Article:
Rank order of member’s                 attachments
Subsystems in family
Boundaries of familyExternal                                     Expressive
Culture                                         Communication
Religion                                        Problem-solving
Social class status                       Roles
And mobility                               Control
Environment                              Beliefs
Extended family                        Alliances/coalitions

  • This model is comprehensive and incorporates three major areas, namely, the structure, function and development of the family.
  • It is complex, with too many sub concepts for the health worker to explore and focus.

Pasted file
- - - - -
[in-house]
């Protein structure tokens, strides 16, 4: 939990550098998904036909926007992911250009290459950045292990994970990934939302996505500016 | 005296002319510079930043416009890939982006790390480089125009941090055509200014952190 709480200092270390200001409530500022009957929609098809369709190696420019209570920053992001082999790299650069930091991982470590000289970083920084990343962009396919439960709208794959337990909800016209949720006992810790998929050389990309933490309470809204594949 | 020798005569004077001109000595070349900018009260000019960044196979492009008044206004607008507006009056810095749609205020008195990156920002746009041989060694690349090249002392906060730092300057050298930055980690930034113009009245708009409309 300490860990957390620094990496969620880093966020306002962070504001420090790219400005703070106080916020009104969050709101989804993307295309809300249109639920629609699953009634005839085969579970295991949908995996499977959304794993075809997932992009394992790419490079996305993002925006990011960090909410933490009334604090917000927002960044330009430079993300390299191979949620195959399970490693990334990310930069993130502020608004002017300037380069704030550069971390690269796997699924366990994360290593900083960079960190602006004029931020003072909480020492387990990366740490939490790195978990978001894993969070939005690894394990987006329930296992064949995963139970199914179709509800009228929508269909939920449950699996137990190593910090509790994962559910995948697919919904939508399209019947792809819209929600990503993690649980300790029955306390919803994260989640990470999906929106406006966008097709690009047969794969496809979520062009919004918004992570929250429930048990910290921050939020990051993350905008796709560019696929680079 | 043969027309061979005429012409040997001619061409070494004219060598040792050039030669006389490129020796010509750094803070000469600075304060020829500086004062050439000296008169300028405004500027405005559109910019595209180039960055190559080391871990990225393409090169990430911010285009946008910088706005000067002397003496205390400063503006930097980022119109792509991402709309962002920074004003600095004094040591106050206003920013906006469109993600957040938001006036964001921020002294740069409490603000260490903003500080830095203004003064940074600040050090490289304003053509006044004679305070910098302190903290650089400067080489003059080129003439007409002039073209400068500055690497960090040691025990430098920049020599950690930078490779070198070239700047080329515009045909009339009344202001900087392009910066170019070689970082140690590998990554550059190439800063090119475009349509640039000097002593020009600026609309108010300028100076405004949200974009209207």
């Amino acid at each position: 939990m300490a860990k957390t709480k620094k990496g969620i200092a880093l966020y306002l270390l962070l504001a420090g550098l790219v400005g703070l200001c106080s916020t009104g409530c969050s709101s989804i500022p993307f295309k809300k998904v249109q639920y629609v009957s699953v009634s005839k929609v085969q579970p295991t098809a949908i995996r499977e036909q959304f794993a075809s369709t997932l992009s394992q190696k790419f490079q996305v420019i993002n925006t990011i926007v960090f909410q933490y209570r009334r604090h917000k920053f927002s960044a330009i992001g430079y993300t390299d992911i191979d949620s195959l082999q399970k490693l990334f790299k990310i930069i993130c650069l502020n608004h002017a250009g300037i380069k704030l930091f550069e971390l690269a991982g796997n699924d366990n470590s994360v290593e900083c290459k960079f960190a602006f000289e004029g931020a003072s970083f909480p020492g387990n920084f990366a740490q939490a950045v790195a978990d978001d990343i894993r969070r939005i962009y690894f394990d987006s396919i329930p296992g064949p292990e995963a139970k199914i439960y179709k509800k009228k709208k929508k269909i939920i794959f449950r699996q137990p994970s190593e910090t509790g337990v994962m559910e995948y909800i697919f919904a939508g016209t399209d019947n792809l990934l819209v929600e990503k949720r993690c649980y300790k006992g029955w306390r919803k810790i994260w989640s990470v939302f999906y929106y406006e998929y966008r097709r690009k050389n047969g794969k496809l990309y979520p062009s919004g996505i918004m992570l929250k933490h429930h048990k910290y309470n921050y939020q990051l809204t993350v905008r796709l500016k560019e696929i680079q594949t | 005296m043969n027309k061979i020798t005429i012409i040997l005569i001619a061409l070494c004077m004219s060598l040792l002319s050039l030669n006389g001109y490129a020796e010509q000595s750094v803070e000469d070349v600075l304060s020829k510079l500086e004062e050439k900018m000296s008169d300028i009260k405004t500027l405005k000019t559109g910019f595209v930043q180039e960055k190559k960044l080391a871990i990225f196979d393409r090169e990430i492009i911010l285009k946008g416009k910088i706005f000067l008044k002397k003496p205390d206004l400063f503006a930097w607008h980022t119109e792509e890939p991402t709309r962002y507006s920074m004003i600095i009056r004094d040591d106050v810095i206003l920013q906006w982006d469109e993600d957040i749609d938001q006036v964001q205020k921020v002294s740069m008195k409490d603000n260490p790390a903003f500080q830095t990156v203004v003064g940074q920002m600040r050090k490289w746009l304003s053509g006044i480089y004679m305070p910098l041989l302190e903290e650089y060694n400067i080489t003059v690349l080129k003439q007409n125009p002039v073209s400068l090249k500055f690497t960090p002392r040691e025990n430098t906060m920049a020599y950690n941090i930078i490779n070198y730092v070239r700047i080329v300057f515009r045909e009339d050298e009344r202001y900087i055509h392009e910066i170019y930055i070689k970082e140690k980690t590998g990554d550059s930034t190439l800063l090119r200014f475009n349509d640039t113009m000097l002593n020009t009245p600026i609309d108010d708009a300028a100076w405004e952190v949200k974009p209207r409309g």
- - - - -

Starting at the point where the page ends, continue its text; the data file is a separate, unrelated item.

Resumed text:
• It can be applied to any type of family with any health-related problems.
Family Apgar Questionnaire (SMILKESTEIN, 1978)
(2 PTS.)
(1 pt.)
(0 PT.)
 I am satisfied with the help I receive from my family when something is troubling me.
 I am satisfied with the way my family discovers items of common interest and shares problem-solving with me.
 I find that my family accepts my wishes to take on new activities or make changes in my lifestyle.
 I am satisfied with the way my family expresses affection and responds to my feelings such as anger, sorrow and love
 I am satisfied with the way my family and I spend time together.


Check one of the three choices:
Total Score:
  • 7-10 = suggests a highly functional family
  • 4-6 = moderately dysfunctional family
  • 0-3 = severely dysfunctional family
Health as a Goal of Family Health Care